Depot, operate. Every has no ownership interest in either
Meadow Street building is “below the level of sewer,
” so it cannot employ “gravity flow to the sewer
line, ” like most other buildings. Am. Compl., p. 5.
Instead, the building uses a pump station to pump sewage from
the building into the town's sewer line on Meadow Street.
The building's pump/utility room includes a pump chamber,
lift stations, and other systems that facilitate the disposal
process. Every designed and rebuilt the pump system, and he
oversees and maintains the pump/utility room. According to
Every, he “has overseen the installation, maintained
and worked on all the alarm systems, safety systems, primary
and back-up systems in the pump/utility room and considers
them his intellectual property.” Am. Compl. ¶ 50.
Every keeps in the pump room “information and manuals
on the [pump] system, ” as well as his notes on the
system. Id. at ¶ 51. He also “leaves his
tools in the pump/utility room with the expectation they will
not be disturbed, . . . because he restricts access to the
room based solely on his own discretion.” Id.
at 51. According to Every, “[n]o one enters the
pump/utility room without the plaintiff being there or his
express permission.” Id. at 51. The only way
to access the pump room is through the offices of AllStaff
Services (another business located in the 551 Meadow Street
Building). Every says that the AllStaff Services staff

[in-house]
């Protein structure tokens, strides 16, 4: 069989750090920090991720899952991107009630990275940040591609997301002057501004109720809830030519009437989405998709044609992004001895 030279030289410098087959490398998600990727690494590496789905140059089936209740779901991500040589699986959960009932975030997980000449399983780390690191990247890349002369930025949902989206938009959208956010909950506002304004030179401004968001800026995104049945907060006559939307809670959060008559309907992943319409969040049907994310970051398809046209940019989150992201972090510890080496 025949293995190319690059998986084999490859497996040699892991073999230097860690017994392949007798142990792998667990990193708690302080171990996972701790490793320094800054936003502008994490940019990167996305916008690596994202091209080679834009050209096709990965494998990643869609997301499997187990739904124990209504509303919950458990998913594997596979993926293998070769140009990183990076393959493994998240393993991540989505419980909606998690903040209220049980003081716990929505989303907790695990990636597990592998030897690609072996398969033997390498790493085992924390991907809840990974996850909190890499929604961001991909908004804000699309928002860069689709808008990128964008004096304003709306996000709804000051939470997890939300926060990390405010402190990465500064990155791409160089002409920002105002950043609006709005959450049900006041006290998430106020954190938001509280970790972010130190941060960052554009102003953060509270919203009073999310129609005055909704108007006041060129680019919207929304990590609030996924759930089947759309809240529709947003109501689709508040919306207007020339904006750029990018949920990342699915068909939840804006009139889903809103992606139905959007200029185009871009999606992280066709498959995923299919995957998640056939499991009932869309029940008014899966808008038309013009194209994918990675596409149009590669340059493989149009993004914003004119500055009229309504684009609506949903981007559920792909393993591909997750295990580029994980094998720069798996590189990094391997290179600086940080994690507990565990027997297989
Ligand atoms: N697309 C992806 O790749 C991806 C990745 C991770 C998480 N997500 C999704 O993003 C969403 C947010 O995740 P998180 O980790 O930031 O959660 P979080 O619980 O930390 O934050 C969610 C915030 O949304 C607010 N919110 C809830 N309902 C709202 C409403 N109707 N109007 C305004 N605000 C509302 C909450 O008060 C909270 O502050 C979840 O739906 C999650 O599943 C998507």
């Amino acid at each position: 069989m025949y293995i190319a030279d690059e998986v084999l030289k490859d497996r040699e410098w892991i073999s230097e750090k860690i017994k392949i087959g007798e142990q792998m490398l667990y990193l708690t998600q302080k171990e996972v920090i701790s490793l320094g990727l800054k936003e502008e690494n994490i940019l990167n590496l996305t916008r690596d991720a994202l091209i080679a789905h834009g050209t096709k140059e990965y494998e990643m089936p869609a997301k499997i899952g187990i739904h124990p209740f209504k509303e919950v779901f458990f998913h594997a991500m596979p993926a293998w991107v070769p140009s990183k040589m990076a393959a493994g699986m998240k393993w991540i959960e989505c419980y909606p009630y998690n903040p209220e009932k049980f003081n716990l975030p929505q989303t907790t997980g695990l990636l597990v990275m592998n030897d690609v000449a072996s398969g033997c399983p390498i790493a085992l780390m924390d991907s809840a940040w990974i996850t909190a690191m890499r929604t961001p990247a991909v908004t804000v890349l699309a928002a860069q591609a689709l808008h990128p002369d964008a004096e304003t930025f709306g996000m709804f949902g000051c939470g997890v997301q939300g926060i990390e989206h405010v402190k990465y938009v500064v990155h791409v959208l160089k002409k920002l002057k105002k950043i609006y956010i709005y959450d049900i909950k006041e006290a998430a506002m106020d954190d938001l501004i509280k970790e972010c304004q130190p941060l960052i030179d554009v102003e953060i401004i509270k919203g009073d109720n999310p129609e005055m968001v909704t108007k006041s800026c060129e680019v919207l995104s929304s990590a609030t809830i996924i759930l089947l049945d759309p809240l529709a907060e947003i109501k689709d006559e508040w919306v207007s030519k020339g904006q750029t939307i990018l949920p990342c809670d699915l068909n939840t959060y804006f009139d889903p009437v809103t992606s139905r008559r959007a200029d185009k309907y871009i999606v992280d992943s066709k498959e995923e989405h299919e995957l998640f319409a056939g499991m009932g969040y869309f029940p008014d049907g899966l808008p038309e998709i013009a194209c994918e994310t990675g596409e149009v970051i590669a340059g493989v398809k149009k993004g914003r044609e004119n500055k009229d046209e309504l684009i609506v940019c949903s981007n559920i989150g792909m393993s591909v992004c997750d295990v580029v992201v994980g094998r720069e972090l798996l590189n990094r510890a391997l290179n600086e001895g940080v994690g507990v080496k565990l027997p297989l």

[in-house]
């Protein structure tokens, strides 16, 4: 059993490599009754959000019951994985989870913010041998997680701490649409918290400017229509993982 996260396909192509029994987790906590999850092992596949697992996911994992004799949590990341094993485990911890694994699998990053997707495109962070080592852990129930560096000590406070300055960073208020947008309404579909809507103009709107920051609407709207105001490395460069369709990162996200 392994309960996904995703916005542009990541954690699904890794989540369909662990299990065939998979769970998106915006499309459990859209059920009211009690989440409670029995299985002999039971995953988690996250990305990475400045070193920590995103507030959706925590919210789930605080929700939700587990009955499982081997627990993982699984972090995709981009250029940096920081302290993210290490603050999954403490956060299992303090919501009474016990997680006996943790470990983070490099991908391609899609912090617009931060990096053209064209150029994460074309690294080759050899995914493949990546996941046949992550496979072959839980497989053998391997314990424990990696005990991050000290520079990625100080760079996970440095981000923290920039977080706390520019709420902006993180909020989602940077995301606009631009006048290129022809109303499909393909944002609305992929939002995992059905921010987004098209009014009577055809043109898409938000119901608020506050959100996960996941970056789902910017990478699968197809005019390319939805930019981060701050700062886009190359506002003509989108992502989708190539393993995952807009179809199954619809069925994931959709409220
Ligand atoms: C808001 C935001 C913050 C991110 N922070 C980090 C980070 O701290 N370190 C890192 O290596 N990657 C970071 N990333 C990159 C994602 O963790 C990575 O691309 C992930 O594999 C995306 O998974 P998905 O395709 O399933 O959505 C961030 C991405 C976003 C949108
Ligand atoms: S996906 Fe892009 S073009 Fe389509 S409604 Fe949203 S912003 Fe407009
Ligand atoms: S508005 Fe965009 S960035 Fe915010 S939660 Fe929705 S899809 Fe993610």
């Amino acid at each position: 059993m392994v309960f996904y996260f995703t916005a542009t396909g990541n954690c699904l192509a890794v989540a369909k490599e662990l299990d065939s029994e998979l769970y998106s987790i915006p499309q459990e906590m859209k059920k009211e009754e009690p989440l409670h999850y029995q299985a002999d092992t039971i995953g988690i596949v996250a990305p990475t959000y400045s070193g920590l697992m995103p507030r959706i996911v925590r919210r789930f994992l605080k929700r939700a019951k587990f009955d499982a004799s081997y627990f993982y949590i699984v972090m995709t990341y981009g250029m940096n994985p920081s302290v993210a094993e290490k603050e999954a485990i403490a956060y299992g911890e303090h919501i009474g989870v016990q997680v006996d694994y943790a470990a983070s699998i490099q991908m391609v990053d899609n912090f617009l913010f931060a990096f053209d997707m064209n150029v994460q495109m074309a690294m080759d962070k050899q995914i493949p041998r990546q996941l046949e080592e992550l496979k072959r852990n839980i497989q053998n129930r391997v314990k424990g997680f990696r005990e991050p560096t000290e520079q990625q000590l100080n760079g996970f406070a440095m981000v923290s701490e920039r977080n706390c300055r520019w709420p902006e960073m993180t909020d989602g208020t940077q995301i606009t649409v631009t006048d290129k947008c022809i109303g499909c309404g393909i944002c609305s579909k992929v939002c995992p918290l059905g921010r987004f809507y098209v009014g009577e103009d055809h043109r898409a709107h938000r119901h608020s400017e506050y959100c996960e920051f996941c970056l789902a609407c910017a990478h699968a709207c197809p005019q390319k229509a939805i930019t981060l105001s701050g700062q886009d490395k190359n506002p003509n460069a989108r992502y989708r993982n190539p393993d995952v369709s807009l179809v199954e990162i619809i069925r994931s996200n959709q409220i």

contacts him for permission before allowing anyone access.
much of the time relevant to this proceeding, the Asian
Garden held a wastewater permit. The other business -Bagel
Depot - did not have a wastewater permit (something Every
says he repeatedly told town officials). Every has never
personally had (or been required to have) a wastewater
permit, since he does not (personally) own the building, nor
does he occupy it, nor does he personally make any discharges
into the town sewer system. As he puts it, “[t]he
plaintiff maintains no presence in the building insofar as
discharging [sewage] into the sewer system. The plaintiff
neither runs a business out of the building nor introduces
sewage into the Littleton sewer system beyond occasionally
getting a cup of coffee and a bagel in Bagel Depot -
something Littleton Police officers also do.” Am.
Compl. ¶ 48.
point, the town began having problems with its sewer system,
problems that Every alleges were “out of control and .
. . widespread.” Am. Compl. ¶ 10. In his amended
complaint, Every describes a December, 2016, incident in
which “gallons of sewage” erupted onto Meadow
Street, and he cites a July, 2017, news article that
discusses Littleton's sewage problems and the town's
remediation efforts. Am. Compl. ¶ 21, and Exh. E. Every
attributes the town's sewage problems to several other
town businesses, including McDonald's, Shaw's, and
the 99 Restaurant.
these much larger businesses that discharged wastewater into
the public sewer system, Every says the town targeted the
building owned by Esterhill Boat Service Corporation as a
potential source of its sewer problems, and initiated an